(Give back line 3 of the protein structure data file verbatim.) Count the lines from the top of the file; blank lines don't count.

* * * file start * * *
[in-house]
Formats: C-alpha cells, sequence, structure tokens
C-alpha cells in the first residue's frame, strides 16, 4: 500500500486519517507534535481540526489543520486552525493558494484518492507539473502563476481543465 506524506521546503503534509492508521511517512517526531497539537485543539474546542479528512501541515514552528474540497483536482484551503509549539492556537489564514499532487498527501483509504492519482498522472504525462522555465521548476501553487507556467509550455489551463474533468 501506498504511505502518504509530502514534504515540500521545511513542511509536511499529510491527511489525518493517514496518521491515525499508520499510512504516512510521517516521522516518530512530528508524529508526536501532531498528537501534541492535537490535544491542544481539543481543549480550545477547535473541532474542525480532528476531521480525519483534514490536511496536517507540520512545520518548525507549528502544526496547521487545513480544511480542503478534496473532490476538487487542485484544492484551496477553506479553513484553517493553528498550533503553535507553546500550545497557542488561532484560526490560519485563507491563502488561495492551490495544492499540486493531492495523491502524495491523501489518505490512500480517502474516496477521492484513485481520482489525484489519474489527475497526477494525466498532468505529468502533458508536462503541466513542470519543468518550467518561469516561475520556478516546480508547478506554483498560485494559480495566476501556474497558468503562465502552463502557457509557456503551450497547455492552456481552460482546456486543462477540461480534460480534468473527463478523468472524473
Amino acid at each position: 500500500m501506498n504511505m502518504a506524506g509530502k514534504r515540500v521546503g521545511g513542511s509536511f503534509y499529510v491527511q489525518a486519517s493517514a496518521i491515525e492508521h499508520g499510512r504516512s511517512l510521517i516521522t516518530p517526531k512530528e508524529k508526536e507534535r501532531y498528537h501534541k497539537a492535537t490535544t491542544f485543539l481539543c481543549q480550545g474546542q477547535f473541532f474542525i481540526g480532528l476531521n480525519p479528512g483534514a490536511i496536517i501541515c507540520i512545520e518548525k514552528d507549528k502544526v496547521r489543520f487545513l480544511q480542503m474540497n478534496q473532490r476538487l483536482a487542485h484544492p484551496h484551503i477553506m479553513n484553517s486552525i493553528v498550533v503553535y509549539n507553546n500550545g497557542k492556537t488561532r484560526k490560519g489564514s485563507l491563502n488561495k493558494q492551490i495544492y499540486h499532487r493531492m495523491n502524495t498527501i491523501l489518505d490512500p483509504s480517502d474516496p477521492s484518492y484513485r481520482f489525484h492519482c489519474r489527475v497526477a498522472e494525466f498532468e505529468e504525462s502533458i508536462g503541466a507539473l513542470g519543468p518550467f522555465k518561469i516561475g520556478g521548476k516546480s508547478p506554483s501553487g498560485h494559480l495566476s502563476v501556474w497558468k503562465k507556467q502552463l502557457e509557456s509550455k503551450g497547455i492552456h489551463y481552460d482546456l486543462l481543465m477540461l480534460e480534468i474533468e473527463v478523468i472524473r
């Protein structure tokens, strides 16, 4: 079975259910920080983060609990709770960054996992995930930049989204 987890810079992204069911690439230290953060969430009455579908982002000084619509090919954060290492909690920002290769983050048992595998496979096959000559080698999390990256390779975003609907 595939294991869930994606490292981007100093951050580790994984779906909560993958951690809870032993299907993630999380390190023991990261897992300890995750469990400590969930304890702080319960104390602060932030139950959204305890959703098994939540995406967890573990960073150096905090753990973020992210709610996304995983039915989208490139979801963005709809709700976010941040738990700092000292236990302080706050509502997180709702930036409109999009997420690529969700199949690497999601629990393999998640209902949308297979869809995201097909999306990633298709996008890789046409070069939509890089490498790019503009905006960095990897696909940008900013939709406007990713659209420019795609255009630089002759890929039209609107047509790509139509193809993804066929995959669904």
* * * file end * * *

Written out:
C-alpha cells in the first residue's frame, strides 16, 4: 500500500486519517507534535481540526489543520486552525493558494484518492507539473502563476481543465 506524506521546503503534509492508521511517512517526531497539537485543539474546542479528512501541515514552528474540497483536482484551503509549539492556537489564514499532487498527501483509504492519482498522472504525462522555465521548476501553487507556467509550455489551463474533468 501506498504511505502518504509530502514534504515540500521545511513542511509536511499529510491527511489525518493517514496518521491515525499508520499510512504516512510521517516521522516518530512530528508524529508526536501532531498528537501534541492535537490535544491542544481539543481543549480550545477547535473541532474542525480532528476531521480525519483534514490536511496536517507540520512545520518548525507549528502544526496547521487545513480544511480542503478534496473532490476538487487542485484544492484551496477553506479553513484553517493553528498550533503553535507553546500550545497557542488561532484560526490560519485563507491563502488561495492551490495544492499540486493531492495523491502524495491523501489518505490512500480517502474516496477521492484513485481520482489525484489519474489527475497526477494525466498532468505529468502533458508536462503541466513542470519543468518550467518561469516561475520556478516546480508547478506554483498560485494559480495566476501556474497558468503562465502552463502557457509557456503551450497547455492552456481552460482546456486543462477540461480534460480534468473527463478523468472524473